A starter repo for building Hugo modules (by Daniel F. Dickinson)
ARCHIVED: This repo is no longer maintained and may have problems (including security issues) and may be out-of-date.
- Hugo module
- exampleSite (for demo deploys and/or documentation)
- Cache resources folder (exampleSite)
- HTML Validation
- Check internal links
- HTML Minification
- Module Demo Site allows showing Hugo Debug Tables by setting
debugTablesInFooter = truein the
Not a Theme
Note: This is not a theme, or even a theme component (although it could be the basis for one). This is a Hugo module skeleton, but with useful defaults for many of the files you will need in an actual module.
Using the Starter
Create new repo for module
- Download an archive of
- Latest version of the
- Or the latest release (currently v0.4.0):
- Latest version of the
- Create a directory (for example
- Extract the archive into this directory (note that the archive contains a top-level versioned directory that you don’t want. For example the README would be in
hugo-dfd-module-starter-v0.4.0/README.mdand you want it in
README.mdin your current directory. If you are using the tarball on Linux (including WSL), you can do
tar --strip-components=1 -xzf /path/to/your/source-archive.tar.gz).
git checkout -b main(this is optional)
git branch -D master(only execute if you use 7. above)
git lfs install
export HUGO_MODULE_REPLACEMENTS="github.com/danielfdickinson/hugo-dfd-module-starter -> $(pwd)"; cd exampleSite && hugo mod tidy(substituting your module name for
npm upgrade(this updates the Netlify plugins to latest versions, and fixes the
package-lock.jsoncurrent package name to your new module instead of
git add .
- Create a GitHub repo (e.g. in one case, I used
hugo-dfd-responsive-imageswhich resulted in a URL of https://github.com/danielfdickinson/hugo-dfd-responsive-images) (do not add a README, LICENSE and so on via GitHub as the repo already has all that, and you want a bare repository to which to push your local repo).
git remote add origin https://github.com/danielfdickinson/hugo-dfd-responsive-images.git
git push origin --set-upstream main
- After a few moments you should see the code for your repo on GitHub (in the web interface).
Connect repo with Netlify (for CI)
Prerequisite: You have already setup the Netlify app for you GitHub user or organization and are either allowing Netlify access to all your repositories or you have allowed Netlify access to this repo.
- Login to Netlify
- Select ‘New Site from Git’
- Select ‘GitHub’
- Select this repository from the list
- If you are using Git-LFS, Select ‘Advanced’ and add variable
- Select ‘Deploy Site’
- If you want to watch deploy progress, right click over the deploy and select “open in new tab” in your browser.
- If the deploy was not successful, correct any errors, commit and push, which should trigger another attempt at deploying.
- Once the deploy is successful, select ‘Site Settings’ and ‘Domain Management’
- Beside the default Netlify random-site-name.netlify.app name select ‘Options’ and ‘Edit site name’.
- Rename the site (will always end in .netlify.app).
- If you want a custom domain name and have a DNS service other than Netlify, then sign on to you provider and set a CNAME from your new-domain-name.example.com to your-netlify-domain-name.netlify.app.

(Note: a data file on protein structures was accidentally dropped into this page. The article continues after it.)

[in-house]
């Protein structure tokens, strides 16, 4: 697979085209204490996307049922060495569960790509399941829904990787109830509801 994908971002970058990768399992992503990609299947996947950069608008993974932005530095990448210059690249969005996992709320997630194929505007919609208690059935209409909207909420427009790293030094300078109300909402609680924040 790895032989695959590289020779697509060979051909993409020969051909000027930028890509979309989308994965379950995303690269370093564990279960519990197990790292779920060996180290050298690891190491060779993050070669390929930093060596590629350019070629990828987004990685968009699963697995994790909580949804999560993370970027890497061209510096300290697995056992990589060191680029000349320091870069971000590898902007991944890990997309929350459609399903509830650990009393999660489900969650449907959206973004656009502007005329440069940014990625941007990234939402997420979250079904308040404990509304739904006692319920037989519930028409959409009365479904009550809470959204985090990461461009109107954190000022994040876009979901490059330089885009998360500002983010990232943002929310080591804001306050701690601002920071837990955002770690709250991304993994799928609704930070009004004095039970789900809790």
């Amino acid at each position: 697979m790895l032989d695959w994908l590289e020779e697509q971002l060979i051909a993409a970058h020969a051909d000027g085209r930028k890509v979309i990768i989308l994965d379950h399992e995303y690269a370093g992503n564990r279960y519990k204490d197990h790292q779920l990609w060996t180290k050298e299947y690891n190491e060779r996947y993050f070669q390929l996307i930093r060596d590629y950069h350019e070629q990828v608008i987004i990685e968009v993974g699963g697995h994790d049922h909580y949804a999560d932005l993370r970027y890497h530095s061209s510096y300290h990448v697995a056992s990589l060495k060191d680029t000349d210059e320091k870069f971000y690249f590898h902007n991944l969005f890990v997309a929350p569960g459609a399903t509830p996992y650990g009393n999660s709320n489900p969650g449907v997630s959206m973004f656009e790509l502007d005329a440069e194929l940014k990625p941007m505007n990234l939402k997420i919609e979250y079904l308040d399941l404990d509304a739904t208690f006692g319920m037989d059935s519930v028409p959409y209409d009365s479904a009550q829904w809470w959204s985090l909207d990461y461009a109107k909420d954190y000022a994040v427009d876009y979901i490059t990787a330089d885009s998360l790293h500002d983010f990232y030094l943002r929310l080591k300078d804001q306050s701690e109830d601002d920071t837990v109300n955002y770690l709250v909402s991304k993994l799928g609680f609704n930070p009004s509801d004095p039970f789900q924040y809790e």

- Trigger a deploy (otherwise the old name will interfere with the new name)
- If you have Netlify DNS you can skip this step
- Select ‘Add custom domain’
- Enter the custom domain name from above.
- Select add the domain.
- Under HTTPS select ‘Verify DNS configuration’
- Select ‘Provision certificate’
- You should now have an SSL protect version of the demo site for you repo.
- Tweak any other settings as you wish.
(Optional) Set up ‘branch protection’
- On GitHub, for you repo, go to Settings|Branches and enable ‘branch protection’ (Add rule, and enter ‘main’ as the branch)
- Check ‘Require status checks to pass before merging’
- Check ‘Require branches to be up to date before merging’
- Select ‘Require linear history’
- Select ‘Include administrators’
- Select ‘Create’
- In your repo create a new pull request branch (can have any name).
- In Netlify go to Site Setting and copy the ‘Site Badge’ code
- Paste site badge code into your README
- Save and commit the change.
- Push the new pull request branch to GitHub
- Create a new pull request from the branch on GitHub
- Once the deploy preview succeeds, open a new tab for ‘Settings|Branches’
- Select ‘Edit’ on you current ‘main’ branch protection rule
- Search for statuses using the name of your repo
- You want at least:
- All but ‘changed pages’ is recommended
- You want at least:
- Click ‘Save Changes’
- Close that tab
- Back on the Pull Request (PR), Select ‘Squash and Merge’
- Confirm ‘squash and merge’
- Delete branch
- Back in Netlify check the deploy status; it should succeed
- On GitHub check your repository’s README; it should show a Netlify status of ‘Success’
Develop Your Module
You are now ready to develop your module. Hack away!
Some useful Markdown for your module’s README
## Features TBD ## Basic Usage ### Importing the Module 1. The first step to making use of this module is to add it to your site or theme. In your configuration file: ``config.toml`` \```toml [module] [[module.imports]] path = "github.com/danielfdickinson/hugo-dfd-module-starter" \``` OR ``config.yaml`` \```yaml module: imports: - path: github.com/danielfdickinson/hugo-dfd-module-starter \``` 2. Execute \```bash hugo mod get github.com/danielfdickinson/hugo-dfd-module-starter hugo mod tidy \```